• Do not be anxious about your life, what you will eat or what you will drink, nor about your body, what you will put on.” (Matthew 6:25) —> GOD CARES FOR YOU, YOU DON’T NEED TO BE ANXIOUS ABOUT YOUR BODY.
  • “Let not sin therefore reign in your mortal body, to make you obey its passions.” (Romans 6:12) —> OUR HEARTS SHOULD BE FOCUSED ON INTERNAL HOLINESS MORE THAN EXTERNALS.
  • “All things are lawful but not all things are helpful. All things are lawful, but I will not be dominated by anything. The body is not meant for sexual immorality, but for the Lord, and the Lord for the body.” (1 Corinthians 6:12-13) —> NOTHING SHOULD CONTROL OR DOMINATE YOU. Too many women– yes, Christian women, too– are being controlled and dominated by the idol of the perfect body. This was the case in the days of Paul, with the Roman empire as well– you can see it in their marble sculptures and the central location of the gym and colosseums. The pursuit of a perfect body is no new religion, but it is a religion that is different from one that finds contentment and joy in the Lord. Your body is not meant for sexual immorality, or for self-glory, but for the Lord.
  • “Do you not know that your body is a temple of the Holy Spirit within you, whom you have from God? You are not your own; you were bought with a price. So, glorify God with your body.” Christian woman, let me PLEAD with you. If you have been lured by worldly philosophies that make you think you need to alter your body in order to be acceptable, please realign your thinking.

Let God’s Word be your guide, rather than the wishy-washy, ever-changing rules of man about external beauty. Your body is a place of worship and honor for the Holy Spirit inside of you. It is given to you as a method by which you can GLORIFY GOD!

OK, back to the ad.

It points to “YOUTHFUL”-ness as a desirable trait. Ah, the American idol of youth. And yes, like you, I look back at pictures from high school and college and “can’t believe how skinny”/beautiful/etc. we all were. Of course I see those external facts. But I also know this:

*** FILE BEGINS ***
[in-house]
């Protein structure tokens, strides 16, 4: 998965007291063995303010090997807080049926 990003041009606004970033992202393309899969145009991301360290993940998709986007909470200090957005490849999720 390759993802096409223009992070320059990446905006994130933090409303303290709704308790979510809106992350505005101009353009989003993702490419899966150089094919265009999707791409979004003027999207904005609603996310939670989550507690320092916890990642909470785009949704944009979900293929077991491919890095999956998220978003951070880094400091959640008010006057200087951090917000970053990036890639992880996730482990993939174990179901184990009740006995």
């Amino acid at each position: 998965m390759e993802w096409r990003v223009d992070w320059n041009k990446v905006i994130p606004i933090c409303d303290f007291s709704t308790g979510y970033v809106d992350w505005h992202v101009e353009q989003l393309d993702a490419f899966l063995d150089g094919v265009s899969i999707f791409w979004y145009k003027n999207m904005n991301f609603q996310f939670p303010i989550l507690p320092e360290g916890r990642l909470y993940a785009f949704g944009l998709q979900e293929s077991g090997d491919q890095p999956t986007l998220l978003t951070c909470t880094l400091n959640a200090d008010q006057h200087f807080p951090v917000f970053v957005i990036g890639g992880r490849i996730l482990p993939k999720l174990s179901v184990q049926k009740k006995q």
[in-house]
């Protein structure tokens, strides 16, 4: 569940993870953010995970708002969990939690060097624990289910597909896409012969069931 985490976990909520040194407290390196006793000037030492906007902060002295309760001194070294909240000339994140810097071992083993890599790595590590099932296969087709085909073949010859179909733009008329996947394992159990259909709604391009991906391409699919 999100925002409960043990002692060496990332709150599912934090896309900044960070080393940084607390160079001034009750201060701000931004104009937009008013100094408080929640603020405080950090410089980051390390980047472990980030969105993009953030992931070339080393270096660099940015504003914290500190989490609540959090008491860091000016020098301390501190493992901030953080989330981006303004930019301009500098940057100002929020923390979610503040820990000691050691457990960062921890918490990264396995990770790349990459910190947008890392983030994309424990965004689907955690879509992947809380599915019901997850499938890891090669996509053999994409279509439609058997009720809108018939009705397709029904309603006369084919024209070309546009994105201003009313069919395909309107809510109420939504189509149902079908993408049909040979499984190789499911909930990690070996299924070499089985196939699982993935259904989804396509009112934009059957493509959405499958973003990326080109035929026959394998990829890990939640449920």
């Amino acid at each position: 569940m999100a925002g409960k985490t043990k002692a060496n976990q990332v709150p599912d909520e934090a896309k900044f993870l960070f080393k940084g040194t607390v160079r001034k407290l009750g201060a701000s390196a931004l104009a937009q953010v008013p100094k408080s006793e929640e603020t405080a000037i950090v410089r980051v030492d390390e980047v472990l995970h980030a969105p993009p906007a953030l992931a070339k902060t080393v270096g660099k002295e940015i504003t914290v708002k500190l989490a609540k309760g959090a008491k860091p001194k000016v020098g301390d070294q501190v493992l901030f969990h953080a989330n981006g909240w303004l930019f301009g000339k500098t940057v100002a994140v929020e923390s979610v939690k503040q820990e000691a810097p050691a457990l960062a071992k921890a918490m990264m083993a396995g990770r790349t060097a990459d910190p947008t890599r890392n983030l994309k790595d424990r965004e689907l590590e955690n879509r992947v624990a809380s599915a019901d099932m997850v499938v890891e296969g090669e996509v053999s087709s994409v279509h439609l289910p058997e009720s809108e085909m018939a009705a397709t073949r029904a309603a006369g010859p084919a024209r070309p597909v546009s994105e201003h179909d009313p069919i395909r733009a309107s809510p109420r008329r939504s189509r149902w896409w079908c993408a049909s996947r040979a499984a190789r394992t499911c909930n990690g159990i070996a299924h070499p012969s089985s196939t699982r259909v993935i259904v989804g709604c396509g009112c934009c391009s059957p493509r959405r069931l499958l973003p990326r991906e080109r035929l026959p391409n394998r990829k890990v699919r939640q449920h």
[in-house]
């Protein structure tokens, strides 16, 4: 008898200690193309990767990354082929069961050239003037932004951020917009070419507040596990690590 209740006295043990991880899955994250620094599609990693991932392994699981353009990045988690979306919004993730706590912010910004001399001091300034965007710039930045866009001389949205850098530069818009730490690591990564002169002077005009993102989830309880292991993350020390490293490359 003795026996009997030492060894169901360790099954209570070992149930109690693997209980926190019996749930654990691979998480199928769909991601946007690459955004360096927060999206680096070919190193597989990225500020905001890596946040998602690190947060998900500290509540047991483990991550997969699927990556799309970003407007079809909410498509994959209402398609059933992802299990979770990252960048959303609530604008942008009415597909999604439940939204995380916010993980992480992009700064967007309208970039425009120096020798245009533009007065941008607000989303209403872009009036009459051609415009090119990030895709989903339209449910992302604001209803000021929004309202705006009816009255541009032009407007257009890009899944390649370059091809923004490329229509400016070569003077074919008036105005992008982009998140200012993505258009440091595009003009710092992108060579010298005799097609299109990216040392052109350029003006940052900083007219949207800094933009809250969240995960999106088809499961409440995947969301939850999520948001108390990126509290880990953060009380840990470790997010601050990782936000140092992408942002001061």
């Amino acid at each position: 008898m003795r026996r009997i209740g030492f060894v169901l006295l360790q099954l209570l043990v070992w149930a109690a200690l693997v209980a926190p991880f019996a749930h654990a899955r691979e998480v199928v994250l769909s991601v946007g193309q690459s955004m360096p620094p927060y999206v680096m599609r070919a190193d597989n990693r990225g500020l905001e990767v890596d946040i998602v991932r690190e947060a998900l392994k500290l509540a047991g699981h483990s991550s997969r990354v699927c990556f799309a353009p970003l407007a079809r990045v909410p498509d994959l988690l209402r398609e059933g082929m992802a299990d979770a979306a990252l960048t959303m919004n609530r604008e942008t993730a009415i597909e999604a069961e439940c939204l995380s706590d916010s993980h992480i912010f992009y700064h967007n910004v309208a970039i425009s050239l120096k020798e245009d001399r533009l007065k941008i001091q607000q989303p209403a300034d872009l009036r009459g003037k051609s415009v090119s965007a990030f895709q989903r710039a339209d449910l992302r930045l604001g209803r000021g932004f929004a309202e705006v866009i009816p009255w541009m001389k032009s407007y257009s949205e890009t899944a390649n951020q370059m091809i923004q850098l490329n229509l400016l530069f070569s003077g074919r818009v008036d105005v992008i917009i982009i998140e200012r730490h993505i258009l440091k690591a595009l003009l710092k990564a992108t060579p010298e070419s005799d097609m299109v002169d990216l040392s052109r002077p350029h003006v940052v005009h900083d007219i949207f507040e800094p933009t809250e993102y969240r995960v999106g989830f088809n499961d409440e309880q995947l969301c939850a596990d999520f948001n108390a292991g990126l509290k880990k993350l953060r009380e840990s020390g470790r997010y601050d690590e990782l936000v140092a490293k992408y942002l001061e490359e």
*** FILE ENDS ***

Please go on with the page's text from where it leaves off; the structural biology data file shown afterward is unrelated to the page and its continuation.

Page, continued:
By and large, do you really remember what we were like, as teenagers? (Apologies to any teenagers reading.) I think back and remember lots of zeal and swagger– I remember being passionate about things I knew little to nothing about. I remember skads of anxiety and nerves. I remember the petty cliques and criticisms. I remember feeling that I would never measure up.

Hmmm… kind of like how the ad image above is designed to make us feel.

Here’s what the Bible says about aging, gray hair, and youth:

  • “Wisdom is with the aged, and understanding in length of days.” (Job 12:12)
  • “The glory of young men is their strength, but the splendor of old men is their gray hair.” (Proverbs 20:29)
  • “Gray hair is a crown of glory; it is gained in a righteous life.” (Proverbs 16:31)

Youthfulness is an idol in America, and sadly, in the American church too. But the Bible says that with gray hair comes wisdom, and with age comes honor & splendor. Many women would rather be dead than look old, but we need to recognize that this as an unbiblical attitude.

Demis marry Ashtons, and we admiringly call them cougars and watch sitcoms about similar scenarios. Women hide the year of their birthday on Facebook so people won’t know how old they really are. Botox, tight tops from teen shops, jeggings, and “mommy makeovers” give the promise and illusion that we won’t be as old as we really are, when the truth is, these things make us look even more ridiculous. The only thing worse than a 17-year-old in jeggings is a 47-year-old in jeggings.

We’ve all seen the “plastic surgery gone wrong” photos and they make us cringe. But we need to recognize that when we toy with these notions of “mommy makeovers” and making our appearance the main thing, we are contributing to the plastic surgery culture that says that NONE OF US ARE GOOD ENOUGH.

Look at this list:

  • Tummy tuck
  • Breast augmentation/lift
  • Breast reduction
  • Liposuction
  • Post Weight-Loss Surgery
  • Mommy Makeover Packages
  • and then they top it off with: “Financing available”

Not only do they want to wreck your soul & make you believe that you aren’t good enough— that you have to change your body in order to be acceptable and desirable and have confidence– (there is no unsurgeried part of your body that they will leave uncriticized)–  but they will help you get in debt over it too! Yippee-skippy!

Christian woman, the ads and doctors would have you look at your body as the defining characteristic that gives you value, but God looks at the heart.

Yes, there are seasons when we need to use exercise or food to be good stewards of the bodies He has given us, but REJECT THE CULTURAL MESSAGE that you should loathe the fact that your body has changed.

God is interested in the changes of your HEART.